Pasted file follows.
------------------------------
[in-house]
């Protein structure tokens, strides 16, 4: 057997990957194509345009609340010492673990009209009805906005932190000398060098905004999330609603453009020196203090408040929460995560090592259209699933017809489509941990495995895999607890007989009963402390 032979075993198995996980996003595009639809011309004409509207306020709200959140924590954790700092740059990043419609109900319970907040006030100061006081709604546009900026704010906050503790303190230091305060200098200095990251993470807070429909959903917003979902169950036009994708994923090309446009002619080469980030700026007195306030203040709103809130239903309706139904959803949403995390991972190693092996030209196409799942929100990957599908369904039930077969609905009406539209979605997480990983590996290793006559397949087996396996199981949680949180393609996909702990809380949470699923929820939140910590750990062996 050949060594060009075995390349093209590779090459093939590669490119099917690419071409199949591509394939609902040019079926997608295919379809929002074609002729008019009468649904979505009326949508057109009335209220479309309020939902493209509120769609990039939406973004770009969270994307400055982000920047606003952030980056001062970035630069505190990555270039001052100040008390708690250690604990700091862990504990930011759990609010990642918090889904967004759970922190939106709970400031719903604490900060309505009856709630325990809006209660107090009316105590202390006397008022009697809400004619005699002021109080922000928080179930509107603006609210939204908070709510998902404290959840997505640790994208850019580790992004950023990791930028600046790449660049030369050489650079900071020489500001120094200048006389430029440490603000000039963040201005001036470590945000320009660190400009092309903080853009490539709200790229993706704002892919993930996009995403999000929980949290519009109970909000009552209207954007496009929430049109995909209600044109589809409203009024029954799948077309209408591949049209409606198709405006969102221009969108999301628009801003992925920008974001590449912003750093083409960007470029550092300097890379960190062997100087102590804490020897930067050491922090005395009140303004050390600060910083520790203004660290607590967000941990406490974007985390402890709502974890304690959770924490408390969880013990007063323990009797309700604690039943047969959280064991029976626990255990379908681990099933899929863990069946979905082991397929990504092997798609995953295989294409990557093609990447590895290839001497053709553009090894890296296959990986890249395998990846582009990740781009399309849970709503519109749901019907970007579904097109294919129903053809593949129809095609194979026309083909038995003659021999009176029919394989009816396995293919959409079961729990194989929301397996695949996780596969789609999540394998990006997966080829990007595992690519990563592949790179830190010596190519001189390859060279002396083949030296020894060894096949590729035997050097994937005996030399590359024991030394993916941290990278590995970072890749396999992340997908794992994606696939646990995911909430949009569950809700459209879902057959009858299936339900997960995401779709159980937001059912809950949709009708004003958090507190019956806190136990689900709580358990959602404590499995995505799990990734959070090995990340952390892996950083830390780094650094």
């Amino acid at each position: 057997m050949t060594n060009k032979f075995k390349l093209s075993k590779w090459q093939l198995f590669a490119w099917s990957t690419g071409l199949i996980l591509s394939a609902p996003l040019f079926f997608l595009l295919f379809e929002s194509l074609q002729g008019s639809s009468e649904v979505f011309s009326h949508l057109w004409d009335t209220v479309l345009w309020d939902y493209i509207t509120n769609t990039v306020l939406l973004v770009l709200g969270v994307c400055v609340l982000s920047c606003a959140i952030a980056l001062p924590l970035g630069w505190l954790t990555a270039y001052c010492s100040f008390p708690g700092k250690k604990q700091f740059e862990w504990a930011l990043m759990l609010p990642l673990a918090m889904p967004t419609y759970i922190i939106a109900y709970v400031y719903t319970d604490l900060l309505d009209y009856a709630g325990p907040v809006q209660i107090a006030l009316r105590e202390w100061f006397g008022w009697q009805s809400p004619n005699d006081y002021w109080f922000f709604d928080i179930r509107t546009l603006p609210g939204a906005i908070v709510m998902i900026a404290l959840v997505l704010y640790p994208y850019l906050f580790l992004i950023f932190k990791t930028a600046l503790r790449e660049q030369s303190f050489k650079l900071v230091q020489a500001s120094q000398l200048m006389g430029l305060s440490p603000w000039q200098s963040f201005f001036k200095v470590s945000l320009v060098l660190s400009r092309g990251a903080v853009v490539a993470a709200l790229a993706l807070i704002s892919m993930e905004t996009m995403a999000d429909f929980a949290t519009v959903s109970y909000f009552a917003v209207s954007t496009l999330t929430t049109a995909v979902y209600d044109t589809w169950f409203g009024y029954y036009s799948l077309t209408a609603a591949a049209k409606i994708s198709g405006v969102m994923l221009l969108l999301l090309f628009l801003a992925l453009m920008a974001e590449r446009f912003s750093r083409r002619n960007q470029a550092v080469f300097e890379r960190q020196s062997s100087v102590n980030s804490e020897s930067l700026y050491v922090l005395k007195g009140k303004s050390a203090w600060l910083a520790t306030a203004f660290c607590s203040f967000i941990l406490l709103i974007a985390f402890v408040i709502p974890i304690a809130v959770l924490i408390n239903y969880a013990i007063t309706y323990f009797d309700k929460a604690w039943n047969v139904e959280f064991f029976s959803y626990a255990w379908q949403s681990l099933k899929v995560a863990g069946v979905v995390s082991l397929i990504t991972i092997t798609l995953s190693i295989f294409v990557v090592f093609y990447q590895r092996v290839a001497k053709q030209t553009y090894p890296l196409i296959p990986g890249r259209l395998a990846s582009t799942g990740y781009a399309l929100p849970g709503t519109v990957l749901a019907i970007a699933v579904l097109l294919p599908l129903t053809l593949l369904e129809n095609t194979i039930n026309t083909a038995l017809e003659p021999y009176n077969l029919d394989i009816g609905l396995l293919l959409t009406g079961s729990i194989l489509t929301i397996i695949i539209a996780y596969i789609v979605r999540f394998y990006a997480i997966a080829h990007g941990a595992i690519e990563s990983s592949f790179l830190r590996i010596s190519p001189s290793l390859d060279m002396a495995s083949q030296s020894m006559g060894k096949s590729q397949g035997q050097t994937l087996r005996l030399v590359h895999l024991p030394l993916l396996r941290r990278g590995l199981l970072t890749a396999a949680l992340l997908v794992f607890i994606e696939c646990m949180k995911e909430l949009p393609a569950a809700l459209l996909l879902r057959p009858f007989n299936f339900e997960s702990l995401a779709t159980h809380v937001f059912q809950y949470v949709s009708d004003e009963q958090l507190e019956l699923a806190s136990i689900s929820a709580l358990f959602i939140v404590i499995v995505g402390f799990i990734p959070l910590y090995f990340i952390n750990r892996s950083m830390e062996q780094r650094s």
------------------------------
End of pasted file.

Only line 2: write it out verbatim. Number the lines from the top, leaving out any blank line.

């Protein structure tokens, strides 16, 4: 057997990957194509345009609340010492673990009209009805906005932190000398060098905004999330609603453009020196203090408040929460995560090592259209699933017809489509941990495995895999607890007989009963402390 032979075993198995996980996003595009639809011309004409509207306020709200959140924590954790700092740059990043419609109900319970907040006030100061006081709604546009900026704010906050503790303190230091305060200098200095990251993470807070429909959903917003979902169950036009994708994923090309446009002619080469980030700026007195306030203040709103809130239903309706139904959803949403995390991972190693092996030209196409799942929100990957599908369904039930077969609905009406539209979605997480990983590996290793006559397949087996396996199981949680949180393609996909702990809380949470699923929820939140910590750990062996 050949060594060009075995390349093209590779090459093939590669490119099917690419071409199949591509394939609902040019079926997608295919379809929002074609002729008019009468649904979505009326949508057109009335209220479309309020939902493209509120769609990039939406973004770009969270994307400055982000920047606003952030980056001062970035630069505190990555270039001052100040008390708690250690604990700091862990504990930011759990609010990642918090889904967004759970922190939106709970400031719903604490900060309505009856709630325990809006209660107090009316105590202390006397008022009697809400004619005699002021109080922000928080179930509107603006609210939204908070709510998902404290959840997505640790994208850019580790992004950023990791930028600046790449660049030369050489650079900071020489500001120094200048006389430029440490603000000039963040201005001036470590945000320009660190400009092309903080853009490539709200790229993706704002892919993930996009995403999000929980949290519009109970909000009552209207954007496009929430049109995909209600044109589809409203009024029954799948077309209408591949049209409606198709405006969102221009969108999301628009801003992925920008974001590449912003750093083409960007470029550092300097890379960190062997100087102590804490020897930067050491922090005395009140303004050390600060910083520790203004660290607590967000941990406490974007985390402890709502974890304690959770924490408390969880013990007063323990009797309700604690039943047969959280064991029976626990255990379908681990099933899929863990069946979905082991397929990504092997798609995953295989294409990557093609990447590895290839001497053709553009090894890296296959990986890249395998990846582009990740781009399309849970709503519109749901019907970007579904097109294919129903053809593949129809095609194979026309083909038995003659021999009176029919394989009816396995293919959409079961729990194989929301397996695949996780596969789609999540394998990006997966080829990007595992690519990563592949790179830190010596190519001189390859060279002396083949030296020894060894096949590729035997050097994937005996030399590359024991030394993916941290990278590995970072890749396999992340997908794992994606696939646990995911909430949009569950809700459209879902057959009858299936339900997960995401779709159980937001059912809950949709009708004003958090507190019956806190136990689900709580358990959602404590499995995505799990990734959070090995990340952390892996950083830390780094650094």